I not only survived my Croatian lessons via Skype with Zrinka but I also enjoyed and even began to look forward to them. I saw immense progress in my comprehension and confidence to speak. Unfortunately, summer came so I stopped with lessons and didn’t pick them up again – until now. Turns out this whole isolation thing is positive in some respects; isolation has forced me to drop many excuses around some of my goals – time being the usual culprit. Improving Croatian has still been on my mind (it’s always there), so I started lessons again last week. Right now, we are revising everything I learned last year because I forgot a lot and slipped back into old habits and mistakes but it is slowly coming back and I can see improvement already.

Before I go any further, I want to say a little disclaimer: this definitely isn’t the moment where I say that everyone should be learning Croatian because I know that everyone’s isolation looks different. I am in a space physically and mentally where I have the capacity to learn: I don’t have kids, we own our apartment and for now – our income isn’t affected. So, I have none of the stress and pressures that many people are facing; hence, I have the mental capacity and energy to use this time productively. We each need to do what is right for us – now more than ever. So, if you want to learn or improve your Croatian but you just don’t feel you have the mental energy to do so, that’s fine. Now is not the time for putting undue pressure on ourselves.

However, if there is anyone else in a similar position to me, who feels that they have the energy to learn, this may be a good opportunity and I am here to tell you that Skype lessons work just as effectively; I did them before isolation and they obviously make even more sense now with the whole social-distancing thing we have going on.

What are some of the benefits of doing Croatian Lessons via Skype?

Saving time: as I mentioned, I was previously travelling in and out of Split to attend Croatian lessons (from Omiš) which meant I lost half a day for a 1.5-hour lesson. Hardly efficient. Not so with Skype lessons – we set our schedule at the beginning of the week and I am always on time because there is no faffing with transport and traffic. I also save time by being able to rock up to lessons dressed in trackpants and a comfy hoodie rather than needing to ‘dress up’ (which one always feels a need to do in Split).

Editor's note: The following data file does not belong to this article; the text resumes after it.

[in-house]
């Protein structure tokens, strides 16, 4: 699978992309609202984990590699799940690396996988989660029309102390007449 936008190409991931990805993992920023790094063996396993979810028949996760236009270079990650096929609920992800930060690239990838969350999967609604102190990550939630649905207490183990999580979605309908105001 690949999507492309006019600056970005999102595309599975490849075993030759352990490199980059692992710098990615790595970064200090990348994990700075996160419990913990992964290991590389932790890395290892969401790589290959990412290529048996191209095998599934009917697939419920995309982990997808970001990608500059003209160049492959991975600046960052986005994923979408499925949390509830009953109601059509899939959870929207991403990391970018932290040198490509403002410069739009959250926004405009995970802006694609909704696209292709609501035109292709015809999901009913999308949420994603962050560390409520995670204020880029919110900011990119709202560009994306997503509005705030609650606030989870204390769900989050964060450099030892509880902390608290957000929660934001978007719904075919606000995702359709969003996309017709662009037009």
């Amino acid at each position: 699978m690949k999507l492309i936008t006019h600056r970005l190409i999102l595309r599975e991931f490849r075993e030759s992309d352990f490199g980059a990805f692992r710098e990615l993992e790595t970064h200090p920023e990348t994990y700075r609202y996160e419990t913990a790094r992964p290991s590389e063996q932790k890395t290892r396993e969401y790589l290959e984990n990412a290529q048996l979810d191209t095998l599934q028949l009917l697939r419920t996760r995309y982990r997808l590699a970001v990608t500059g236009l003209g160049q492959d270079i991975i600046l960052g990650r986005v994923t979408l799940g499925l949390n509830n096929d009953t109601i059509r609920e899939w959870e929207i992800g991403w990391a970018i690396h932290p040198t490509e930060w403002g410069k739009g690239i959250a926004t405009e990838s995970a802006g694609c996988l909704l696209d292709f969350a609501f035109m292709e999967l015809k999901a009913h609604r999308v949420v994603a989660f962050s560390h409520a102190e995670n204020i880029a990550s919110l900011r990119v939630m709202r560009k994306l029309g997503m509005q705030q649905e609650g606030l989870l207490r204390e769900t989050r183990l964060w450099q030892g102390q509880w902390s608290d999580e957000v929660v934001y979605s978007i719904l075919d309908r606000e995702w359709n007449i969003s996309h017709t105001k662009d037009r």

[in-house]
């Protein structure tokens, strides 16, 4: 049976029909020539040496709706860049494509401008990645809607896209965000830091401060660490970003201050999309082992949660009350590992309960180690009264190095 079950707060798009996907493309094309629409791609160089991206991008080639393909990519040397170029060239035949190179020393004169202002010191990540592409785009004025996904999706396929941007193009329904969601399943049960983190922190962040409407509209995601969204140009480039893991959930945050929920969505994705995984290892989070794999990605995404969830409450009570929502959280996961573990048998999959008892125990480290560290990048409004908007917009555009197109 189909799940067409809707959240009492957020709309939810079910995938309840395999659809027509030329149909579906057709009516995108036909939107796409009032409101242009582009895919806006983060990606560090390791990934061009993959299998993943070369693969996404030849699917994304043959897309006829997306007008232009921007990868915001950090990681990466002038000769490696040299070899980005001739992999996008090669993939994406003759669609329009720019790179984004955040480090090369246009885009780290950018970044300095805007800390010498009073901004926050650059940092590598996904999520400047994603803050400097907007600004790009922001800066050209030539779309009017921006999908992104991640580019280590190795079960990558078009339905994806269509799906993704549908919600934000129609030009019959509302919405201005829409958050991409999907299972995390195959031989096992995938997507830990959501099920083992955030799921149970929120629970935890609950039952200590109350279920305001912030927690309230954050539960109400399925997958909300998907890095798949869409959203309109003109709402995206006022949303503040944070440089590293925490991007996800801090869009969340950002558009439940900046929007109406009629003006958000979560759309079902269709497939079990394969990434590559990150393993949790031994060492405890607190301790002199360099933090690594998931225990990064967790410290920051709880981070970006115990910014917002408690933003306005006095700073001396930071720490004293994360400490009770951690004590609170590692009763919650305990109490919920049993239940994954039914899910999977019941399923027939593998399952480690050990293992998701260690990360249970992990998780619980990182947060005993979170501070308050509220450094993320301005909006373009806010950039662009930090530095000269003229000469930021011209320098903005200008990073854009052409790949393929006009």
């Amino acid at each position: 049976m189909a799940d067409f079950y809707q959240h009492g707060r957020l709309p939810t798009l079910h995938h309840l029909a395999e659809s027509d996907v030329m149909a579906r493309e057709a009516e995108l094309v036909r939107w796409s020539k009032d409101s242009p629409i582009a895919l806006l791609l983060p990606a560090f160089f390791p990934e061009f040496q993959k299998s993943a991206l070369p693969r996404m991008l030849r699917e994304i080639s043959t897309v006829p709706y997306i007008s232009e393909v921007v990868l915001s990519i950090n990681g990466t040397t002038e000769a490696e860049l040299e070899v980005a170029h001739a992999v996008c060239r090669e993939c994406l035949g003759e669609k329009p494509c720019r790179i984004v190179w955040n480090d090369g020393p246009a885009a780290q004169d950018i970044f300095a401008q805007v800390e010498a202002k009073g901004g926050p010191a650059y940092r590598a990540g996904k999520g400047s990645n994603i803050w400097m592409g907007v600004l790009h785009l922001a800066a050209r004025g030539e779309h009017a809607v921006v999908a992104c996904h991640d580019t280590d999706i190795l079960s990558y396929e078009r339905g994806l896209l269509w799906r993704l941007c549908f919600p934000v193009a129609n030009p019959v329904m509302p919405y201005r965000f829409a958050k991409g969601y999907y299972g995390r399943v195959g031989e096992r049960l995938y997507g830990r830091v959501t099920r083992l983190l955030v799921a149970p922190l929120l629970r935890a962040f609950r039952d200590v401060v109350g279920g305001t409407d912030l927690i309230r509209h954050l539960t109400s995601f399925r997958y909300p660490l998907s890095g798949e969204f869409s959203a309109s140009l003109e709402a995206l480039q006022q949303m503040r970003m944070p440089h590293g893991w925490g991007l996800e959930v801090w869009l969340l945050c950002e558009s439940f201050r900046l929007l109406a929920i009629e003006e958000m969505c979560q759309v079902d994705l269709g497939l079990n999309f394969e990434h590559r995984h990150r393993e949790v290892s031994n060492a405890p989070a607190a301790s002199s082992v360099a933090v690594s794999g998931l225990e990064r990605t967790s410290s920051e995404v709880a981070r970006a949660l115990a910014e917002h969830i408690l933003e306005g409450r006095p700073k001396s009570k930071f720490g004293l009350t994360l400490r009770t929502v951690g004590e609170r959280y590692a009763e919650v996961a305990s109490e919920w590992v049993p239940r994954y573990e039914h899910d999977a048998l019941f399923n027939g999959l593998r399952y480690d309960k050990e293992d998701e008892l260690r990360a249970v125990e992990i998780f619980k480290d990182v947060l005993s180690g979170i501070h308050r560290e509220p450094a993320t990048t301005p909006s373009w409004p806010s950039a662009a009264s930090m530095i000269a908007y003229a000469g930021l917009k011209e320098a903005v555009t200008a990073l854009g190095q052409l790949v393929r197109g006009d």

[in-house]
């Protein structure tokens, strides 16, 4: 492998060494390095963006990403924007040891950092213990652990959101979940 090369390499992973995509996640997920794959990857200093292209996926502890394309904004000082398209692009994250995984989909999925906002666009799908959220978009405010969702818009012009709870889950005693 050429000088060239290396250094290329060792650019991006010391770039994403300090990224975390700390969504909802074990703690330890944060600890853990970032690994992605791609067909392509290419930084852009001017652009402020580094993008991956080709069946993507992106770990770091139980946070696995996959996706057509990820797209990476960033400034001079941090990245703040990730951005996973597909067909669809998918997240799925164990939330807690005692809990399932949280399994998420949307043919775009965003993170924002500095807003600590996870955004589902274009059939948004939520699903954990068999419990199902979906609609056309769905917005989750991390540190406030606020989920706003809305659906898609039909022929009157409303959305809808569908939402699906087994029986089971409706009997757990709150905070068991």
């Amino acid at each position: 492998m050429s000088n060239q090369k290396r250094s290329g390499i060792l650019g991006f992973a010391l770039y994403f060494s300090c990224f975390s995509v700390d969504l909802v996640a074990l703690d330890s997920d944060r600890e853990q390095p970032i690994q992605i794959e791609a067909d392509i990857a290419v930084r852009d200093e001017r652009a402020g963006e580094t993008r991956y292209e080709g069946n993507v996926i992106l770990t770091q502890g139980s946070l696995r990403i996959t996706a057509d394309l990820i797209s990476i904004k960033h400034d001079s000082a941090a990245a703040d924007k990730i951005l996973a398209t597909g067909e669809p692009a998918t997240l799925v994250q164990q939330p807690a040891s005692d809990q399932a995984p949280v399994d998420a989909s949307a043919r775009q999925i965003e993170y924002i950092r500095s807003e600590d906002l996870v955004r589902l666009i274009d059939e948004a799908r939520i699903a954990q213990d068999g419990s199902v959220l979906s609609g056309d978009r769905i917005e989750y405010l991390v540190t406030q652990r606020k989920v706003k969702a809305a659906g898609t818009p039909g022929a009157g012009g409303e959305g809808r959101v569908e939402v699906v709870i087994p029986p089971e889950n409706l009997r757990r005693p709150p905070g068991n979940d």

Flexibility: an obvious benefit to Croatian lessons via Skype is their flexibility. You aren’t limited to needing to be in a classroom which means that if your job or lifestyle demands travel, you can still keep up with lessons if you wish. After this isolation period is over, I imagine more people will start to use and appreciate the benefits of video calls in many aspects of life.

Emotional buffer: this is one aspect that many wouldn’t think about but learning another language is difficult and can be confronting as we come up against our own limitations and frustrations. A few times in the lessons I was doing in-person, I felt my cheeks redden and frustrations rise – which, being the emotional creature that I am, made me feel super-embarrassed (will I cry?) The beauty of Skype lessons is that by not being in-person, there is almost an emotional buffer. Frustrations can still arise but it feels less confronting because the teacher isn’t standing directly in front of me; the physical distance allows me a chance to regain my composure (aka not lose my shit and breakdown).